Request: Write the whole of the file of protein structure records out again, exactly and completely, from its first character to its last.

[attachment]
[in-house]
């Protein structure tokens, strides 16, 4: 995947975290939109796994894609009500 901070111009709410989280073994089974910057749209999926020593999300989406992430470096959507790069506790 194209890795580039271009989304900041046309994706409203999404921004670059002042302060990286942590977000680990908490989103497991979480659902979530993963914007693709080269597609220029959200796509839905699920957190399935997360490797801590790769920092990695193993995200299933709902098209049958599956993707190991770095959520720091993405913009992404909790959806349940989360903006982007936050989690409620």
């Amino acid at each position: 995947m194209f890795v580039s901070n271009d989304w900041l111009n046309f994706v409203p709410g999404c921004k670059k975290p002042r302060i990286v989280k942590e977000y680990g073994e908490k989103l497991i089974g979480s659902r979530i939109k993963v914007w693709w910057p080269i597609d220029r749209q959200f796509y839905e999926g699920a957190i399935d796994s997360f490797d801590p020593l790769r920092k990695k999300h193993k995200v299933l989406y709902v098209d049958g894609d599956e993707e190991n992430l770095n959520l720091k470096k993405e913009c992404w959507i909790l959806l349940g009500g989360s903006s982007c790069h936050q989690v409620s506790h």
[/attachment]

[in-house]
């Protein structure tokens, strides 16, 4: 995947975290939109796994894609009500 901070111009709410989280073994089974910057749209999926020593999300989406992430470096959507790069506790 194209890795580039271009989304900041046309994706409203999404921004670059002042302060990286942590977000680990908490989103497991979480659902979530993963914007693709080269597609220029959200796509839905699920957190399935997360490797801590790769920092990695193993995200299933709902098209049958599956993707190991770095959520720091993405913009992404909790959806349940989360903006982007936050989690409620």
């Amino acid at each position: 995947m194209f890795v580039s901070n271009d989304w900041l111009n046309f994706v409203p709410g999404c921004k670059k975290p002042r302060i990286v989280k942590e977000y680990g073994e908490k989103l497991i089974g979480s659902r979530i939109k993963v914007w693709w910057p080269i597609d220029r749209q959200f796509y839905e999926g699920a957190i399935d796994s997360f490797d801590p020593l790769r920092k990695k999300h193993k995200v299933l989406y709902v098209d049958g894609d599956e993707e190991n992430l770095n959520l720091k470096k993405e913009c992404w959507i909790l959806l349940g009500g989360s903006s982007c790069h936050q989690v409620s506790h």